Photo by Laura Howard.
The new title and cover photo are more appealing, I think. They’re cleaner and more to the point. This is purely a project book. For the cover price of $21.95 you get 25 patterns for toys to sew, complete with two large pull-out sheets of full-sized templates.
Every sewing book should include pull-out pages of full-sized templates. Very few do, and it's even rarer among softie books. It's expensive to produce. This book is a gem for the template pages alone.
Several of the patterns are quite simple – really just an outline traced onto fabric, sewn together, and stuffed, with glued on embellishments. The dinosaur, bunny, pony, and dog fall into this category. This isn't a bad thing. They’re sweet and approachable and would be fun to tackle with a child helper.
I love the aesthetic of the owl on the cover, and I think it’s representative of the kinds of toys you’ll find inside. Most of the projects combine different sorts of fabrics including felt, woven cotton, and wool. They're fairly straightforward in design but with charming touches like the messy-on-purpose embroidery stitches on the cover owl's belly.
Isn't this elephant darling? I love him so much.
I’m partial to flip dolls because, let’s face it, flip dolls are really cool, and you get two flip doll patterns in Make Your Own Soft Toys. The first is for the classic fairy tale pairing of a hen and a fox. I made this one. Take a look!
I love the way this doll is assembled. Figuring out how to put together a flip doll can kinda blow your mind, but this one is all laid out flat until the very end, and the skirt is machine sewn into the seam between the two bodies. This construction technique is excellent and I’ll definitely use it in my own design work in the future. That’s the main reason I read and sew from softie books – I learn so many new things with each experience.
The other flip doll is two girls. Both are smiling, but if I were to make them I would most certainly make one an evil witch. Along with the topsy turvy dolls, you’ll get five other doll patterns, including a mermaid. Some dolls have easy-to-make clothes and a few have yarn hair (with yarn hair instructions at the back).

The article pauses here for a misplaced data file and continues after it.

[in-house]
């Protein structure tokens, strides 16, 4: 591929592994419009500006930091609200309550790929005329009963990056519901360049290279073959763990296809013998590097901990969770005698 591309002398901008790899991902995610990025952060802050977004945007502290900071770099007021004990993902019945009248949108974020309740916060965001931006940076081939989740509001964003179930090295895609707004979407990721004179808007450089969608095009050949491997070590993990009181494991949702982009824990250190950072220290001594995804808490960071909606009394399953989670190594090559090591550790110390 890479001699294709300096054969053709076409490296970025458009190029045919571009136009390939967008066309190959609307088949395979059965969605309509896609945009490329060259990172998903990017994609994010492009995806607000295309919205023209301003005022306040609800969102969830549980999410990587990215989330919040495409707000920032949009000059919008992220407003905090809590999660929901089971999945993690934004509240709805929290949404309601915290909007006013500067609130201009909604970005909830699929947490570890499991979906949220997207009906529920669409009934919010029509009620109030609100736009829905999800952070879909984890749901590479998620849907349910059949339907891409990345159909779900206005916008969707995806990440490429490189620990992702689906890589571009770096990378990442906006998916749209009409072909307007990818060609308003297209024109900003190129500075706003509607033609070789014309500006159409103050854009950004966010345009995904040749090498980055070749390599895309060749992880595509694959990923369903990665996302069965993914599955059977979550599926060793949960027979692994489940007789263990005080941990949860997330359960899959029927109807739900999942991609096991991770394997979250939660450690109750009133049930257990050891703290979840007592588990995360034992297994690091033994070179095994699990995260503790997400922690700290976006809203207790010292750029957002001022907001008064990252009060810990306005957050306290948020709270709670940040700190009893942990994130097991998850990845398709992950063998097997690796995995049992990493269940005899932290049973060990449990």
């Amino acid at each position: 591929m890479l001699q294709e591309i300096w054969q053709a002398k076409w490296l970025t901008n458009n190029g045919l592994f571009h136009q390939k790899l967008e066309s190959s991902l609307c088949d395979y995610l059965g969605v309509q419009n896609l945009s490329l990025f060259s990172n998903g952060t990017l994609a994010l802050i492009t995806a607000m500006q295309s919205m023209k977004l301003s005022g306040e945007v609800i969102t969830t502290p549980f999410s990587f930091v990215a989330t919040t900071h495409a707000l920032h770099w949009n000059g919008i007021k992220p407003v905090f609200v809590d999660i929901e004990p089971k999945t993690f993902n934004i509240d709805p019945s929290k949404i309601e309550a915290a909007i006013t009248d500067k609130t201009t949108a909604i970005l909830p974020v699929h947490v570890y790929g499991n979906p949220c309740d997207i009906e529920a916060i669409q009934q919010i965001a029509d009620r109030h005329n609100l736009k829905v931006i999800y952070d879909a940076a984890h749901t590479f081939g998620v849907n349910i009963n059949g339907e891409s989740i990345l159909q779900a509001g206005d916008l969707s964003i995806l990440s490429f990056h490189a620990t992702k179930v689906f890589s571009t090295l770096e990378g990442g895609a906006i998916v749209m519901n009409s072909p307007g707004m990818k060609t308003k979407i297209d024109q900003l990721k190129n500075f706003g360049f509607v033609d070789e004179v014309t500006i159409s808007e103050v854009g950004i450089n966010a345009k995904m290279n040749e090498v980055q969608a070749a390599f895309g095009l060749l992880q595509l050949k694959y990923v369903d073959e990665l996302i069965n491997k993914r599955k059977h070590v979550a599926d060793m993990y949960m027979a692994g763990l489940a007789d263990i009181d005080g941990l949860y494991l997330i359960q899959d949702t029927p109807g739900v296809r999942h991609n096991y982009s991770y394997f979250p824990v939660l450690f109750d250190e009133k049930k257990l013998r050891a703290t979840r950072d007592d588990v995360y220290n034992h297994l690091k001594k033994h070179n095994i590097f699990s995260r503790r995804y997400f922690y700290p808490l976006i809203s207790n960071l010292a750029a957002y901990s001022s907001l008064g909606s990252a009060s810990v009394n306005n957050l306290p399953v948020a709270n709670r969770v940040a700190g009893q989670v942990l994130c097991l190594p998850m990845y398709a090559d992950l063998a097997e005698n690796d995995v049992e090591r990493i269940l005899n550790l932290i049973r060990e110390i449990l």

This one reminds me of Alicia Paulson's dolls.
Every pattern is accompanied by really useful, well-drawn illustrations made by Kate Simunek. I would hire her in a minute to illustrate a book or pattern of mine. Her style is both fun and informative at once and her drawings enhance this book tremendously.
The final chapter in Make Your Own Soft Toy is a techniques chapter. I’m a techniques chapter junkie and will always devour them (even if it’s to reject a particular technique!). I love Rob Merrett’s method explained here called “pre-stitched line guide for neat closures.” Once you mark where the opening on a toy will be, you run a row of machine stitches on the stitching line (in from the seam allowance) on both pieces of fabric. Later, once the toy is stuffed, ladder stitch along those lines for a neat closure that perfectly aligns with the rest of the toy. Brilliant!
Rob Merrett is a seemingly elusive guy. I searched extensively for a way to connect with him online, but to no avail and CICO Books didn’t respond to my request for information. We get a tiny glimpse into his personality in the introduction when he talks about how his mother would curl his sister’s dolls’ hair, but’s that’s about it. You’re not buying a lifestyle brand here, just a pattern book.
I think Make Your Own Soft Toys is a great deal if you’re interested in sewing softies and dolls. Considering that most PDF patterns are $7-$10 a piece, there’s a lot of value here. I’m glad I paid for it and I would recommend it to you.
Make Your Own Soft Toys is 112 pages plus pull-out template sheets. It was published by CICO Books, an imprint of Ryland Peters & Small, in 2013 and retails for $21.95. You can find it on Amazon or Amazon UK or in your local bookstore, which is where I found mine.